Meniere's Disease

by Kevin Pederson


Meniere's Disease is associated with hearing loss. Symptoms include ringing in the ears, vertigo, and inability to understand speech. This affects both women and men and can appear in the ages 35 to 47 years old. Old age is also a factor for the occurrence of meniere's disease. When this happens, there is an abnormal increase in fluid pressure in the inner ear.

When there is an increased pressure, the Corti, which lies closely beneath the cochlea, is irritated. The Corti converts the pressure to electrical impulses and sends signals to the brain about the body's motion. It is also suspected that excessive fluid pressure causes swelling and rupture of the membranes of the inner air. Frequency of attacks of the meniere's disease will result in diminished hearing over time.

Hearing loss is also categorized into three types: (a) conductive (b) sensory (c) Neural. In conductive hearing loss, sound cannot be transmitted the receptors in the inner ear; sound must be louder to be recognized or heard. Sensory hearing loss happens when the cochlea is not functioning normally because the tiny hair cells are destroyed. This kind of hearing loss is connected with meniere's disease. In neural hearing loss, the nerve between the cochlea and the brain is impaired.

When the hearing is impaired, an audiologist will determine the nature and degree of hearing loss. He will then recommend the right hearing aid. There are different hearing aid types. Most patients go for the hearing aids that are almost invisible. Unfortunately, the neural hearing impairment cannot benefit from this type of hearing aid. This type needs the behind the ear model for the bone conduction of sound. As the hearing loss progresses, patients with Meniere's Disease can wear hearing aids.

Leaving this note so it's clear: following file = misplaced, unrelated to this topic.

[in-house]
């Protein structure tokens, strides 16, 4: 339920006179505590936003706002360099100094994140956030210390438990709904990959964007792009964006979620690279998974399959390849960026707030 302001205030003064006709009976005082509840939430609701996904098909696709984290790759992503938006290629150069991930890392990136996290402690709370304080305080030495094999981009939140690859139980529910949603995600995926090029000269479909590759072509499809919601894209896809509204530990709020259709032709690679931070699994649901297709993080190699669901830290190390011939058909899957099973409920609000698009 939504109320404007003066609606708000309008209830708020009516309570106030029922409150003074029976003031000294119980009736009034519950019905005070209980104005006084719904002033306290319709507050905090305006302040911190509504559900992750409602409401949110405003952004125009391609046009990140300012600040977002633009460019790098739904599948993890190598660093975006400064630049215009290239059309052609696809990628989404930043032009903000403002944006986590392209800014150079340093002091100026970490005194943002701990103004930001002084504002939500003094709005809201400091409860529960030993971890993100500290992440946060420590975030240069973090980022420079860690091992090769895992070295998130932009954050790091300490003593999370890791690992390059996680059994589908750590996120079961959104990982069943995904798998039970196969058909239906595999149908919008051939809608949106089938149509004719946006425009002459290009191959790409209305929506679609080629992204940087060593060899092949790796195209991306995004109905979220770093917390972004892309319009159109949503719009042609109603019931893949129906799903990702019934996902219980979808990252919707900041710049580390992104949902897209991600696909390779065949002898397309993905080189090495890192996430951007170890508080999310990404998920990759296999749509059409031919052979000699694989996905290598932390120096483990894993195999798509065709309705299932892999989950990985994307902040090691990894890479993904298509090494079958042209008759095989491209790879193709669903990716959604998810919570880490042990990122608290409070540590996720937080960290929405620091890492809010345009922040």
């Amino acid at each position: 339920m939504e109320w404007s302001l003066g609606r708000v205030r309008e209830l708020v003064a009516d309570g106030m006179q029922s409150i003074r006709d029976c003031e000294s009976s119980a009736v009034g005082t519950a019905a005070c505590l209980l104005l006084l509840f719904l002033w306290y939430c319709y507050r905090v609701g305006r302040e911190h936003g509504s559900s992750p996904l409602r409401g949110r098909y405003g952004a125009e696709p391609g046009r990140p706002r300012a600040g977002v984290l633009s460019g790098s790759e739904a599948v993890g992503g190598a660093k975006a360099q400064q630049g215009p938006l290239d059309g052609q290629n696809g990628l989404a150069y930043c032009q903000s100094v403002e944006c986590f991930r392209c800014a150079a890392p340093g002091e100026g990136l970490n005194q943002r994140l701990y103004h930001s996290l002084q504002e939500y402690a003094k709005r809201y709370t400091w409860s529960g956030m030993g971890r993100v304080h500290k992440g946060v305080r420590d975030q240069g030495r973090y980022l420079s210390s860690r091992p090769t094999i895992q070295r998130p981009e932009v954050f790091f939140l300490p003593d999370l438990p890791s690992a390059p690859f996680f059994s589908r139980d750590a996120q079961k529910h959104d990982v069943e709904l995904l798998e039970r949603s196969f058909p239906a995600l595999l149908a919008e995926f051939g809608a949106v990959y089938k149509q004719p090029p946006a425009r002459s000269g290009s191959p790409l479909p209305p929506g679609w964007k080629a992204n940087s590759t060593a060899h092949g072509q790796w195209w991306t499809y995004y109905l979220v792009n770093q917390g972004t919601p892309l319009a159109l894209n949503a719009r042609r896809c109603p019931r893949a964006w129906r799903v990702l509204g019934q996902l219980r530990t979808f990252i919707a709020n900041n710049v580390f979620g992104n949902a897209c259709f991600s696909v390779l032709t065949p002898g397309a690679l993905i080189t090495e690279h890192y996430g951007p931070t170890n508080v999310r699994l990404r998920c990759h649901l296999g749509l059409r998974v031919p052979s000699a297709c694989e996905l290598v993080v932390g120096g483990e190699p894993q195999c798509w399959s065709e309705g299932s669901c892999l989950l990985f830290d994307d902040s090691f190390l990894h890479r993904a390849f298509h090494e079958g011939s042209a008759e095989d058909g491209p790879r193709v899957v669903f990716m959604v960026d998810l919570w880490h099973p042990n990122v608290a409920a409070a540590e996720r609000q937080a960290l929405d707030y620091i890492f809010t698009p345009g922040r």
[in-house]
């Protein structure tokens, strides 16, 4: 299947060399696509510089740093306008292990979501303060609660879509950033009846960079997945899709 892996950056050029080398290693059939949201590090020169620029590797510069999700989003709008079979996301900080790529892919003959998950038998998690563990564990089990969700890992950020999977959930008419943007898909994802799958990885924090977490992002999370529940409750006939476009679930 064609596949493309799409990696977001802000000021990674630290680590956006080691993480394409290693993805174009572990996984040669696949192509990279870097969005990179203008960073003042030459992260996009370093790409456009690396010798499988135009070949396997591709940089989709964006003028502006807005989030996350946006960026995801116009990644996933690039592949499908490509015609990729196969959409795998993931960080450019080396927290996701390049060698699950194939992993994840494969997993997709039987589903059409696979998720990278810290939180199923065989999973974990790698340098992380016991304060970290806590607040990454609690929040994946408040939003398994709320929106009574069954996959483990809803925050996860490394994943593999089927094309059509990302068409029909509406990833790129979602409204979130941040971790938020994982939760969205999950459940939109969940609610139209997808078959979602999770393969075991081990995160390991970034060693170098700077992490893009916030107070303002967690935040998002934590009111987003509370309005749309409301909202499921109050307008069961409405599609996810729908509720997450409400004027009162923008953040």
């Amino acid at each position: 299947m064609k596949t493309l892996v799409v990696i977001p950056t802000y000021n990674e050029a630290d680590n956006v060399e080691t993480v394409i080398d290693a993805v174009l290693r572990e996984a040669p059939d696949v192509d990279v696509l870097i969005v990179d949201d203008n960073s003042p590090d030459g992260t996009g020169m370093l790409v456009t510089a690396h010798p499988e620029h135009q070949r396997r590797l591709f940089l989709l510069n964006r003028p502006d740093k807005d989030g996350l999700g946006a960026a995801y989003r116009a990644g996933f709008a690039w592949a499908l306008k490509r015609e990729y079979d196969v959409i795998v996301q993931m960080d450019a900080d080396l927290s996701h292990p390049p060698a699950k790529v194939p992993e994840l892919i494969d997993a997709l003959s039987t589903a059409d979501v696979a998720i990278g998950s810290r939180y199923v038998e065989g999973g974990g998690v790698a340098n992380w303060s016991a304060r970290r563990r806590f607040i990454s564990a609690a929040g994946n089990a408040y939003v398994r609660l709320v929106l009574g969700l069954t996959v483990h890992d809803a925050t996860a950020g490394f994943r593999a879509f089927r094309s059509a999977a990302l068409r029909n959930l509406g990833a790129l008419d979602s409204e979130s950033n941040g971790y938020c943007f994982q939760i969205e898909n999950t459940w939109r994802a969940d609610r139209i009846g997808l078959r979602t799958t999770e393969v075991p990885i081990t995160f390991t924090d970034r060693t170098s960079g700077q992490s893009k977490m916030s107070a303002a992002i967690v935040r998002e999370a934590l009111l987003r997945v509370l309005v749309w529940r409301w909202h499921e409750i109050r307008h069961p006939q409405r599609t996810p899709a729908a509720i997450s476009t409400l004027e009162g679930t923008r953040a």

In some cases, people suffering from meniere's disease can also have two types of hearing loss. They can have both conductive and sensory hearing loss. The audiologist can also recommend a hearing aid for this type of hearing disability. There are also other considerations in choosing the type of hearing aid for people with meniere's disease. Since majority is elderly people, they will need hearing aids that will not require difficulty in handling.

If you are diagnosed as having meniere's disease, have an audiologist test your hearing. It will help to get more information about hearing aids so you can choose one within budget. A hearing aid will help and get more enjoyment from life.


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